Sri Lanka Planetarium
The first and only planetarium in Sri Lanka.
Sri Lanka Planetarium has attracted a regular stream of stargazers and field-tripping school kids ever since it opened back in 1965. With its interesting architecture and engaging staff, it proudly stands as the first and only planetarium in Sri Lanka.
The first thing you’ll notice about the Sri Lanka Planetarium in Colombo is its interesting and strangely familiar architecture. Designed by A. N. S. Kulasinghe, the chief engineer of the State Engineering Corporation of Ceylon, it was built in the shape of a lotus in full bloom. It also borrowed from two famous buildings on different continents: the Liverpool Metropolitan Cathedral by Sir Frederick Gibberd, and Oscar Niemeyer’s Cathedral of Brasília.
Following a much-needed refurbishment in 2014, the planetarium now has 570 seats below its main dome, onto which a new 4D/Digital full dome projector displays the universe in all its glory. You can take a tour of the galaxy, see the night sky as it appears from another country, witness the midnight sun from the Arctic Circle, and marvel at solar eclipses, meteor showers, comets, and various other celestial events. The planetarium also hosts frequent science exhibitions, workshops, and seminars that attract people from across Sri Lanka and beyond.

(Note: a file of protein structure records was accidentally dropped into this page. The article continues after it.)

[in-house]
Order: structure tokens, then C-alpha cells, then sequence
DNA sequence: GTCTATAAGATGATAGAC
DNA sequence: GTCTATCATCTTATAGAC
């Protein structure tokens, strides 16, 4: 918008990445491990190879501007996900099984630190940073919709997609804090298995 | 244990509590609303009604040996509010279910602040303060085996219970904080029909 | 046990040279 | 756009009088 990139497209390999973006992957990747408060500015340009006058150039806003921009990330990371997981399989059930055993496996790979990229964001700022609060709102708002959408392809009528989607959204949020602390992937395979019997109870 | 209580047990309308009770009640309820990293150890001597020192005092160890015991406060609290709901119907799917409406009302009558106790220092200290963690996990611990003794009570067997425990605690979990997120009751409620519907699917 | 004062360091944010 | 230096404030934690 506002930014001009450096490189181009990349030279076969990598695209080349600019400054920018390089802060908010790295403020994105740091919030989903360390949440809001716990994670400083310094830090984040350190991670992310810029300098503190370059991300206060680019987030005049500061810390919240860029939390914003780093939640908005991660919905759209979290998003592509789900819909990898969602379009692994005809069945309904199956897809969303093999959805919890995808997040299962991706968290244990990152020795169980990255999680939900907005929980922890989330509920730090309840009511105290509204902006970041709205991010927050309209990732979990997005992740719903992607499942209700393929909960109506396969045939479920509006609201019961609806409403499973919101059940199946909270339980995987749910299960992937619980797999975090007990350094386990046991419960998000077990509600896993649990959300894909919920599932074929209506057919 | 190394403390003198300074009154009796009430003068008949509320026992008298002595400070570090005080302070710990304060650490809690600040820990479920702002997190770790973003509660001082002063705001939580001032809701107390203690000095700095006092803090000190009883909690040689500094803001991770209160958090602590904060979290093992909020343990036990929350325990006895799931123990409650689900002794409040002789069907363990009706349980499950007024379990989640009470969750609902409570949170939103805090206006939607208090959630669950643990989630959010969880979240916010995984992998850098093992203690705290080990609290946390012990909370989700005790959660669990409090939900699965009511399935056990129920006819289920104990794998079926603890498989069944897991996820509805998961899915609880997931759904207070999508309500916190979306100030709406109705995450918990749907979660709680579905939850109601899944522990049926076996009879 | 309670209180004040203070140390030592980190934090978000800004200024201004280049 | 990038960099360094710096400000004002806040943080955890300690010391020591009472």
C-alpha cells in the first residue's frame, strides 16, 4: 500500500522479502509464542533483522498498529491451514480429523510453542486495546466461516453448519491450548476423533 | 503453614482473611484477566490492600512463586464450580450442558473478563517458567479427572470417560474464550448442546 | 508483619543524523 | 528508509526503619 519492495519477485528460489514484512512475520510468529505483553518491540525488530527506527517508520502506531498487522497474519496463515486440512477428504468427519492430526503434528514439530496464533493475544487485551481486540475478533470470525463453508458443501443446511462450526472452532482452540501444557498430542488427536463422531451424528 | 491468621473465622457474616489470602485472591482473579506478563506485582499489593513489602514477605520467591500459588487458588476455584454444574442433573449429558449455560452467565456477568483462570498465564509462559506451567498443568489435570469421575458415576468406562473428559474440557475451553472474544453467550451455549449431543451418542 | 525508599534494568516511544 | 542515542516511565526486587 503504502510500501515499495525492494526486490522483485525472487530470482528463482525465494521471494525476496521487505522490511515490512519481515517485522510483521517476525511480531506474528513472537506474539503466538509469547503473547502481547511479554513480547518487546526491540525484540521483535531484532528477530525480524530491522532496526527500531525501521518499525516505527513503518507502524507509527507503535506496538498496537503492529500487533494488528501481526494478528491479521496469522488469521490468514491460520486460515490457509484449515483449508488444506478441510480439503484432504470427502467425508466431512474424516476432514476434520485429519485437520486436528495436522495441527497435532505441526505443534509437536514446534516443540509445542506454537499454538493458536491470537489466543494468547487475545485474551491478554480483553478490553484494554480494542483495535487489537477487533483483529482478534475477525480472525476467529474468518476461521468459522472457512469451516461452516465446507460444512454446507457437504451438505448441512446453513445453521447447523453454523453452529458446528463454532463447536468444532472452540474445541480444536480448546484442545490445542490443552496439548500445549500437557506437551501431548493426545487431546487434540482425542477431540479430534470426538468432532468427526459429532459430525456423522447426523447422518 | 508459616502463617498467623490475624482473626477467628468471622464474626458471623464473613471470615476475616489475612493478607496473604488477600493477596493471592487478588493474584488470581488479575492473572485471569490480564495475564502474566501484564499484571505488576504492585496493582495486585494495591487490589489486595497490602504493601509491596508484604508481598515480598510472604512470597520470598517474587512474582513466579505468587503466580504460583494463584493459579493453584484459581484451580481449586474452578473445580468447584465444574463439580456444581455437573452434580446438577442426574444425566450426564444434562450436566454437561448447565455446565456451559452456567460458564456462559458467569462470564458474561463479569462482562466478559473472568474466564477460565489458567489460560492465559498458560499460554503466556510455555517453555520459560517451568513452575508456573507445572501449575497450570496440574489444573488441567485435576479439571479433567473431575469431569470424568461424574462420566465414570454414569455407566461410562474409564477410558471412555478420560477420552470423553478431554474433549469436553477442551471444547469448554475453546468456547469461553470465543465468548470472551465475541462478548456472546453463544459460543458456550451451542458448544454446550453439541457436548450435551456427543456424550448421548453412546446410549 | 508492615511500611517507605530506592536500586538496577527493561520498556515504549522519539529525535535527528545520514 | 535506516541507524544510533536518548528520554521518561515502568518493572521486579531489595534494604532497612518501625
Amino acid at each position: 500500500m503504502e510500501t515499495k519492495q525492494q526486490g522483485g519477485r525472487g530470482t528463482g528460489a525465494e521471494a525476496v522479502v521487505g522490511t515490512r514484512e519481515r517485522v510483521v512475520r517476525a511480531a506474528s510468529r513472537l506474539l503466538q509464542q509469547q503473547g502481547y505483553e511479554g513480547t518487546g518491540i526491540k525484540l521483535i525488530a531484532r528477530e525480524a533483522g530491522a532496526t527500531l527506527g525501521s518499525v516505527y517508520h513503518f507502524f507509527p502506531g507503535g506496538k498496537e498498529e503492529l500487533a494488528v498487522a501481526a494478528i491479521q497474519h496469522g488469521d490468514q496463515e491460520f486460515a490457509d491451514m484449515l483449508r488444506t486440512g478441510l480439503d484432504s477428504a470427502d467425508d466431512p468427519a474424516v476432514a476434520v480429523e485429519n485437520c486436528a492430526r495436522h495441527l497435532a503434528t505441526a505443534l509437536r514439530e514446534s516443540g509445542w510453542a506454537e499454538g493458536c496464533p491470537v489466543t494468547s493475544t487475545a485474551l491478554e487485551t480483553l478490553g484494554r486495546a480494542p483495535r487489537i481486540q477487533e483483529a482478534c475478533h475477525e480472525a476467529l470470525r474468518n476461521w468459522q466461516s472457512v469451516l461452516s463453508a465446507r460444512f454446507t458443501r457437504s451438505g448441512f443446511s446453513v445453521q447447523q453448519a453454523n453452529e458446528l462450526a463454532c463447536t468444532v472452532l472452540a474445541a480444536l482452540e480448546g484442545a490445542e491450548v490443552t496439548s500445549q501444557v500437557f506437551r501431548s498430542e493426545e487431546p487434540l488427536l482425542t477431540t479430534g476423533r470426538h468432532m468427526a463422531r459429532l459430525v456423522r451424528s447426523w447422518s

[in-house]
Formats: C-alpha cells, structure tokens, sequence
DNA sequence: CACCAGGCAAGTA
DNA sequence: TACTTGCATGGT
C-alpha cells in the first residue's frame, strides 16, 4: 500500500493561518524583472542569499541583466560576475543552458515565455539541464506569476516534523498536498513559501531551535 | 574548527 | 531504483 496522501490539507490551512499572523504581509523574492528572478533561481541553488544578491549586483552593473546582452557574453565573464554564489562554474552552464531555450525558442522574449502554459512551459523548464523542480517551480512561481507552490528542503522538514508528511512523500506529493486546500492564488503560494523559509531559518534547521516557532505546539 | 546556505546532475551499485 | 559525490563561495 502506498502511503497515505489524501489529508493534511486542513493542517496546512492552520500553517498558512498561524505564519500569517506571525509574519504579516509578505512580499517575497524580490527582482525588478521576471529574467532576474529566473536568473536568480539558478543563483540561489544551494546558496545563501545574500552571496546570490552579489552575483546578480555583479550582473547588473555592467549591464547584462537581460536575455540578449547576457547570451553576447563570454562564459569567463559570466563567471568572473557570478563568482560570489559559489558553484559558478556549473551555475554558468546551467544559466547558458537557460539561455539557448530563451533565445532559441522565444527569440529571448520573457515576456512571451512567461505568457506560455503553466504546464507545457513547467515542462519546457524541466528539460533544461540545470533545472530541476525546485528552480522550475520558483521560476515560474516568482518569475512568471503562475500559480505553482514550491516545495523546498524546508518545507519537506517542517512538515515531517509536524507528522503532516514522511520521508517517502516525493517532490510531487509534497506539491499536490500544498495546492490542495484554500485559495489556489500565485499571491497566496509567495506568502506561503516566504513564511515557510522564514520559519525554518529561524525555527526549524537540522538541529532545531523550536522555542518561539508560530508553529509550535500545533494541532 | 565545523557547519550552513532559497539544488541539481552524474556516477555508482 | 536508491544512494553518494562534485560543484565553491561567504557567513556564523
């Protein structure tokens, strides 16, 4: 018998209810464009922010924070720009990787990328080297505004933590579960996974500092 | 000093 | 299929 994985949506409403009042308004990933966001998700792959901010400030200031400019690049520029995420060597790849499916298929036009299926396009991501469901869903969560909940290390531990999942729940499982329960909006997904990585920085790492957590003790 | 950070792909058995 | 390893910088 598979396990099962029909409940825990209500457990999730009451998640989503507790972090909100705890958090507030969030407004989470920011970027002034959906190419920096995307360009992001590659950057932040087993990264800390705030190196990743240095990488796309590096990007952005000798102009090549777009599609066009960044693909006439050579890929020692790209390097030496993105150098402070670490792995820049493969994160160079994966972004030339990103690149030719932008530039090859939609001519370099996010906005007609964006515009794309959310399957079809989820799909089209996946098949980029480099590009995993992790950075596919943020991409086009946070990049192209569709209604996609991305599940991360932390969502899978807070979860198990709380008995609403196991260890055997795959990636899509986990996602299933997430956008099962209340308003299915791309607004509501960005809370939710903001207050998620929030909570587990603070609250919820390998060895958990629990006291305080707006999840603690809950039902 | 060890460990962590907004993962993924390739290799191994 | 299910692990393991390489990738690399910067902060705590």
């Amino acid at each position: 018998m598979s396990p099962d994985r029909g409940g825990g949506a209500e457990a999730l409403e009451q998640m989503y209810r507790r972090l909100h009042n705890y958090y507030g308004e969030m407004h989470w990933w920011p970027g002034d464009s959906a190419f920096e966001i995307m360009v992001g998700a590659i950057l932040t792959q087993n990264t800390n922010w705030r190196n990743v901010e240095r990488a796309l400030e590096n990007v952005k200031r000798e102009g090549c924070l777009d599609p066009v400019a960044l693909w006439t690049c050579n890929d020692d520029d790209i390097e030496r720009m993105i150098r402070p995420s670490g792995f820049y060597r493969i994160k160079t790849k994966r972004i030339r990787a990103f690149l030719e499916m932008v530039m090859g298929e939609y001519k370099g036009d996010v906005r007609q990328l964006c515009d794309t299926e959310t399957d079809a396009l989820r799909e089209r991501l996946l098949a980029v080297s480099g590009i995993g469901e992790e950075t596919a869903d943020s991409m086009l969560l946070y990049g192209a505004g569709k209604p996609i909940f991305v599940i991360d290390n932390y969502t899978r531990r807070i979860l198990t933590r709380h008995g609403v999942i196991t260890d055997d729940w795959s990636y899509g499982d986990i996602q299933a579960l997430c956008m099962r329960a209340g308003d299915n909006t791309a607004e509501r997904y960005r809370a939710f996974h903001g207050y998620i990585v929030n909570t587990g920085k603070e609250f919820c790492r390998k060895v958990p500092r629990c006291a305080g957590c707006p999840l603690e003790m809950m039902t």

From its very beginnings up until 2015, another stellar attraction at the planetarium was Christie Pillai, who had served as a lecturer from the very beginning. Pillai passed away in 2015 but remains a legend at the Sri Lanka Planetarium. Not only was he a hugely popular, entertaining and knowledgeable member of the planetarium staff, but he was also once the Secretary of the Sri Lanka Astronomical Association set up by science fiction writer Arthur C. Clarke, with whom he had a close working relationship.
Know Before You Go
Sri Lanka Planetarium is located on the grounds of the University of Colombo campus, just off a road named Prof. Stanley Wijesundaran Mawatha. Shows are normally held from Tuesday to Saturday at 10 a.m. and 2 p.m. In March 2018, the planetarium also began running free shows on Sundays, although it's best to confirm that in advance. Regular ticket prices are less than $1 US.
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